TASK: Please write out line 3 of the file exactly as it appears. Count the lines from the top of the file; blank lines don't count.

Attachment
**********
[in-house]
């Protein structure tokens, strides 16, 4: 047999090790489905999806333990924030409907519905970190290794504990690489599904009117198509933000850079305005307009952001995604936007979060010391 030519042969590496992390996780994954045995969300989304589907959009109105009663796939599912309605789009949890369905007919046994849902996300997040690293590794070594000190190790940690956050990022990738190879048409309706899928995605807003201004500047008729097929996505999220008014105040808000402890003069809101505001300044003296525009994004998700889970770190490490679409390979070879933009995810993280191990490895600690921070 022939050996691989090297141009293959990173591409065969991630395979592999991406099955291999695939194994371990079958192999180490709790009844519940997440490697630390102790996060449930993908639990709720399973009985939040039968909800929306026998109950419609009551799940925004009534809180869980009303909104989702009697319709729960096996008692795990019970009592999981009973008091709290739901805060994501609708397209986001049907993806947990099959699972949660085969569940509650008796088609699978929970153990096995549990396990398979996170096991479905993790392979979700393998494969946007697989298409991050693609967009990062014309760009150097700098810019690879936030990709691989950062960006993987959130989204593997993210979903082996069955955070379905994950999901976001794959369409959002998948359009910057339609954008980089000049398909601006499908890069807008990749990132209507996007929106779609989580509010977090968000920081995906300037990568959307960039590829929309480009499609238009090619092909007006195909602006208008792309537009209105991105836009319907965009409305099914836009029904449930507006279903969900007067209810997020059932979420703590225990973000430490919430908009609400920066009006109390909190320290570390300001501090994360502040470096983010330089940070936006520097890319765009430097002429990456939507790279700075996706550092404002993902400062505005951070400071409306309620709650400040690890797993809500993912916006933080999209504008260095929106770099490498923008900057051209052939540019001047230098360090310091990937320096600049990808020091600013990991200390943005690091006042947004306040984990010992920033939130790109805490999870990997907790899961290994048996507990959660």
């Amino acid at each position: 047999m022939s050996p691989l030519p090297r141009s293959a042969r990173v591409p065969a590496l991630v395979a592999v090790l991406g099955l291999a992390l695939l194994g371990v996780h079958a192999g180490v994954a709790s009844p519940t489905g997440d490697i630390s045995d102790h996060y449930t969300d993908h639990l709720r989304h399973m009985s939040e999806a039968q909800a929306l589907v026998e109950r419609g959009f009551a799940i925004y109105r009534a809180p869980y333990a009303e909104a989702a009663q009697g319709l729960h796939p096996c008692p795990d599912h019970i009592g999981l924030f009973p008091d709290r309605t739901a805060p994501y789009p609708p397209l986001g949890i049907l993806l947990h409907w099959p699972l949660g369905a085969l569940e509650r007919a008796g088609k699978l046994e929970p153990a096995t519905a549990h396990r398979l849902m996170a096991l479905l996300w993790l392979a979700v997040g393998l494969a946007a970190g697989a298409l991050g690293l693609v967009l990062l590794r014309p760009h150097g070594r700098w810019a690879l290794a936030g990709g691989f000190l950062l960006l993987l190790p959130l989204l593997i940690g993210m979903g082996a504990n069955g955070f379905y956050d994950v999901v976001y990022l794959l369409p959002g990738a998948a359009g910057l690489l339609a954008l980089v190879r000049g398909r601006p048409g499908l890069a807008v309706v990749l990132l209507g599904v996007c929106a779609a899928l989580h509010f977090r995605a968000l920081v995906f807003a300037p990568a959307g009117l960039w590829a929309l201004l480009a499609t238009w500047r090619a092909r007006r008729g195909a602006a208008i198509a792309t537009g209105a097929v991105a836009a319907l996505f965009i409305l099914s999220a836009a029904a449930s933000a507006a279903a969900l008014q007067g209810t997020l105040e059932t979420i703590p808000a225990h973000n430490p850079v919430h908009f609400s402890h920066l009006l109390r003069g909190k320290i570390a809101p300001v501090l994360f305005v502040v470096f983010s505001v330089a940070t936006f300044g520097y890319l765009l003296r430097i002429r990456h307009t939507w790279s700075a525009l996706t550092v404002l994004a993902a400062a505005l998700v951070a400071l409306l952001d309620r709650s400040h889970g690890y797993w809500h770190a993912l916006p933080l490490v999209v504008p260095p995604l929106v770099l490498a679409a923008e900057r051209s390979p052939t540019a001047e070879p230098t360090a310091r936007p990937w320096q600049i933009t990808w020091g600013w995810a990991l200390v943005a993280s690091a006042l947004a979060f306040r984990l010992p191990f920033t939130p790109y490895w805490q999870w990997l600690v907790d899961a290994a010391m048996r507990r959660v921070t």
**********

């Amino acid at each position: 047999m022939s050996p691989l030519p090297r141009s293959a042969r990173v591409p065969a590496l991630v395979a592999v090790l991406g099955l291999a992390l695939l194994g371990v996780h079958a192999g180490v994954a709790s009844p519940t489905g997440d490697i630390s045995d102790h996060y449930t969300d993908h639990l709720r989304h399973m009985s939040e999806a039968q909800a929306l589907v026998e109950r419609g959009f009551a799940i925004y109105r009534a809180p869980y333990a009303e909104a989702a009663q009697g319709l729960h796939p096996c008692p795990d599912h019970i009592g999981l924030f009973p008091d709290r309605t739901a805060p994501y789009p609708p397209l986001g949890i049907l993806l947990h409907w099959p699972l949660g369905a085969l569940e509650r007919a008796g088609k699978l046994e929970p153990a096995t519905a549990h396990r398979l849902m996170a096991l479905l996300w993790l392979a979700v997040g393998l494969a946007a970190g697989a298409l991050g690293l693609v967009l990062l590794r014309p760009h150097g070594r700098w810019a690879l290794a936030g990709g691989f000190l950062l960006l993987l190790p959130l989204l593997i940690g993210m979903g082996a504990n069955g955070f379905y956050d994950v999901v976001y990022l794959l369409p959002g990738a998948a359009g910057l690489l339609a954008l980089v190879r000049g398909r601006p048409g499908l890069a807008v309706v990749l990132l209507g599904v996007c929106a779609a899928l989580h509010f977090r995605a968000l920081v995906f807003a300037p990568a959307g009117l960039w590829a929309l201004l480009a499609t238009w500047r090619a092909r007006r008729g195909a602006a208008i198509a792309t537009g209105a097929v991105a836009a319907l996505f965009i409305l099914s999220a836009a029904a449930s933000a507006a279903a969900l008014q007067g209810t997020l105040e059932t979420i703590p808000a225990h973000n430490p850079v919430h908009f609400s402890h920066l009006l109390r003069g909190k320290i570390a809101p300001v501090l994360f305005v502040v470096f983010s505001v330089a940070t936006f300044g520097y890319l765009l003296r430097i002429r990456h307009t939507w790279s700075a525009l996706t550092v404002l994004a993902a400062a505005l998700v951070a400071l409306l952001d309620r709650s400040h889970g690890y797993w809500h770190a993912l916006p933080l490490v999209v504008p260095p995604l929106v770099l490498a679409a923008e900057r051209s390979p052939t540019a001047e070879p230098t360090a310091r936007p990937w320096q600049i933009t990808w020091g600013w995810a990991l200390v943005a993280s690091a006042l947004a979060f306040r984990l010992p191990f920033t939130p790109y490895w805490q999870w990997l600690v907790d899961a290994a010391m048996r507990r959660v921070t």